VA Disability Benefits: Process of Identifying Suspected Service-Related Conditions and Challenges in Processing Complex Gulf War Claims

What GAO found

The GAO reported on the use of research by the Department of Veterans Affairs (VA) to identify and add new diseases to its list of suspected conditions for both Gulf War disease and Agent Orange. , a tactical herbicide widely used during the Vietnam era. VA has made agreements with the National Academy of Sciences to assess the link between certain exposures and illnesses suffered by veterans, and uses the Academy’s findings to inform its lists of suspected conditions. The GAO also reported in 2017 that VA did not have a single set of uniform criteria to define Gulf War disease (a case definition) that could improve research, clinical diagnosis, and treatment for veterans of the gulf war. The GAO recommended that VA prepare and document a plan to develop a single case definition. In response, VA convened a group of subject matter experts from VA and the Department of Defense to create a multi-step plan to develop a case definition. According to VA, it’s in the final stages of the plan and will bring together experts in 2021 to review the new research and work on defining a definition. Additionally, according to VA, the department continues to support research into Gulf War service-related conditions as well as Agent Orange exposure and will use the results to examine suspected future conditions.

In 2017, GAO reported on the challenges VA faced in processing complex and alleged disability claims from veterans who served in the Gulf War, claims that were denied at rates higher than other disability claims. At the time of GAO’s review, VA officials said Gulf War illness claims may be denied at a higher rate, in part because they are not always well understood by staff at the GAO. VA and that veterans sometimes do not have a medical record to adequately support their claims. . The challenges we identified included:

Inconsistent requests for medical examinations for people with disabilities. VA claims processors may request that a veteran undergo a disability medical examination to help determine if the conditions of the claim exist and are service-related. The GAO found that claims processors were inconsistent when requesting a review, in part because of confusion over guidelines. VA provided training on the subject and, in April 2017, completed a Gulf War Claims Review to assess the effectiveness of the training and help ensure future consistency.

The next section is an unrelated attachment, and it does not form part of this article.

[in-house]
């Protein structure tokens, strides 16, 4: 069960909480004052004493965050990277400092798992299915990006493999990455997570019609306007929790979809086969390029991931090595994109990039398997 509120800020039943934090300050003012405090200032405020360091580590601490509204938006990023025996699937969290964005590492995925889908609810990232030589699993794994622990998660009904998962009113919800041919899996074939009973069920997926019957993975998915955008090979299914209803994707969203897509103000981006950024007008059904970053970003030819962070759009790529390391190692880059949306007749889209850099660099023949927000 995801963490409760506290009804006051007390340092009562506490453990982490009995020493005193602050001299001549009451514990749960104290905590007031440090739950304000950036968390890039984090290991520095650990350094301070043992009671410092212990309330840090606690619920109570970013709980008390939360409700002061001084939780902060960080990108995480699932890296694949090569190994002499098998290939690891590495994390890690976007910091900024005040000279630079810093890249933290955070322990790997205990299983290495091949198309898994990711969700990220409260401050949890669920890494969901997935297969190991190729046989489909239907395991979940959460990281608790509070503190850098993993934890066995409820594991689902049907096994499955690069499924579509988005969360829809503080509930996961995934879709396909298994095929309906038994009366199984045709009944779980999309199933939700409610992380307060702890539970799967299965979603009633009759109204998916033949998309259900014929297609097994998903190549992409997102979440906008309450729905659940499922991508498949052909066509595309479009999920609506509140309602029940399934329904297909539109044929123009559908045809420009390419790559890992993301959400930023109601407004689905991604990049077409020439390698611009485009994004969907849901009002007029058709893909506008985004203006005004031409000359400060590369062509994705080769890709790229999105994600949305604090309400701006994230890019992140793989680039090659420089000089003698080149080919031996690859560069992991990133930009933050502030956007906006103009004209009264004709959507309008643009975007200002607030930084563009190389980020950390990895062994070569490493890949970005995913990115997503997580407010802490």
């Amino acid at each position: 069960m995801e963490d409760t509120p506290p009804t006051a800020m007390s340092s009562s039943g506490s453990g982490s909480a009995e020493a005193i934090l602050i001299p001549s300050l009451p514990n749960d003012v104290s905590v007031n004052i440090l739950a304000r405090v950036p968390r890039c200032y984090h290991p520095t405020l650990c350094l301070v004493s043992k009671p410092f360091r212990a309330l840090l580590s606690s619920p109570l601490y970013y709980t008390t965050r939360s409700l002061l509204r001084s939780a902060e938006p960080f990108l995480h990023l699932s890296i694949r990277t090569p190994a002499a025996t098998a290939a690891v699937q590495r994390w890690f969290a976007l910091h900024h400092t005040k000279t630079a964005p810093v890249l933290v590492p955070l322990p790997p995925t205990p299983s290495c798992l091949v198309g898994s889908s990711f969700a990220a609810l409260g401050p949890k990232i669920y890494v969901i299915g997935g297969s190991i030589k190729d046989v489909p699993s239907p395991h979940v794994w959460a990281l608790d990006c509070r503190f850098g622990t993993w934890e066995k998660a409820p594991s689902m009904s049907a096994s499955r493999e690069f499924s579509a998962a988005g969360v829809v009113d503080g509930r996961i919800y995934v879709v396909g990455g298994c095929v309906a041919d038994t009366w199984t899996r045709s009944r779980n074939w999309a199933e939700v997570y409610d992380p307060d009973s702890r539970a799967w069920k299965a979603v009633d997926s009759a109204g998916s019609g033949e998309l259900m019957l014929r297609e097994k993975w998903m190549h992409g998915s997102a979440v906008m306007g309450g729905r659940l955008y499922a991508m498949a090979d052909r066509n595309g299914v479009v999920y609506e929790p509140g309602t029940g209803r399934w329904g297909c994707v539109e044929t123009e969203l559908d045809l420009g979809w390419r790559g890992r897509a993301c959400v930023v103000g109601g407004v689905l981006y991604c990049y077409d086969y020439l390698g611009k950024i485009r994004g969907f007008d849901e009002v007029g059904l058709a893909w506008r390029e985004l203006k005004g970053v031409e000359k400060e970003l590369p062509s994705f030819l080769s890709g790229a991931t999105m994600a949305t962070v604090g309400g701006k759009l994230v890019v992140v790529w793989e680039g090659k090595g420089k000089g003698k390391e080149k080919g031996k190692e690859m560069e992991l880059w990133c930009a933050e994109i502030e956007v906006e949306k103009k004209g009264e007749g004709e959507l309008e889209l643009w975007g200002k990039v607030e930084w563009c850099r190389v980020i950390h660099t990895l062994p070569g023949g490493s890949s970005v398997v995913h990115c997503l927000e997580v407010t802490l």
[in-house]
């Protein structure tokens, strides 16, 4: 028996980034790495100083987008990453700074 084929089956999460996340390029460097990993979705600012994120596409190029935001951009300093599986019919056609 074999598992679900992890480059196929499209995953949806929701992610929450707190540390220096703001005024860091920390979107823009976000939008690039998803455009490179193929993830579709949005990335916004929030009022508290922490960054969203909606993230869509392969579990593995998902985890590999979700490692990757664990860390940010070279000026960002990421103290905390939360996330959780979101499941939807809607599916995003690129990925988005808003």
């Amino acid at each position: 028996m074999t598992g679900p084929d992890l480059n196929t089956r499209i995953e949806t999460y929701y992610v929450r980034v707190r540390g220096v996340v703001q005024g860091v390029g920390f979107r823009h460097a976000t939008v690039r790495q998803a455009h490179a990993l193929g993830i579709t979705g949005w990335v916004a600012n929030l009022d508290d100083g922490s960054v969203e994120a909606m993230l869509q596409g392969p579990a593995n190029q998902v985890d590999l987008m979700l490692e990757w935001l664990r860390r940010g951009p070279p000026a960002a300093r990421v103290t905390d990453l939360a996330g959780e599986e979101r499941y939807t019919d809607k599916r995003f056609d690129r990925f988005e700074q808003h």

Inconsistent disability medical examination reports. Veterans Health Administration forensic pathologists did not always complete medical examination reports correctly and sometimes offered medical advice when it was not needed. The GAO recommended that VA require all examiners to complete Gulf War medical exam training before performing these exams, and VA has implemented this recommendation. Since our 2017 report, VA has allowed contract medical examiners to take these exams, and in 2018, GAO found that VA was not monitoring whether all contractors had completed the required training. The GAO recommended that VA improve its oversight of training, but the department did not fully implement this recommendation from the 2018 GAO report.

Why GAO did this study

VA provides disability compensation to millions of veterans with service-related disabilities. Veterans are generally entitled to these benefits if they can prove that their injuries or illnesses were contracted or made worse by active military service. For some claims, VA assumes that a condition is due to a veteran’s service. For example, VA can provide benefits to any veteran with certain symptoms, ranging from respiratory problems to gastrointestinal problems, who served in Southwest Asia from 1990 to the present, without the veteran needing to. prove the cause. The GAO calls them claims related to Gulf War disease.

In 2017, GAO issued Gulf War disease: improvements needed for VA to better understand, process and communicate claims decisions (GAO-17-511), which identified improvements needed in the VA’s handling of Gulf War illness claims. In 2018, GAO issued Agent Orange: Actions needed to improve the accuracy and communication of information on test and storage sites (GAO-19-24). This statement summarizes information from those reports on how VA determined certain suspected conditions and the challenges VA faced in processing Gulf War illness claims.

About Antoine L. Cassell

Check Also

New expose on US Social Security disability benefits shows system in crisis

In the book, Social Security Disability Revealed, Spencer Bishins demystifies a complicated system and gives …

Leave a Reply

Your email address will not be published.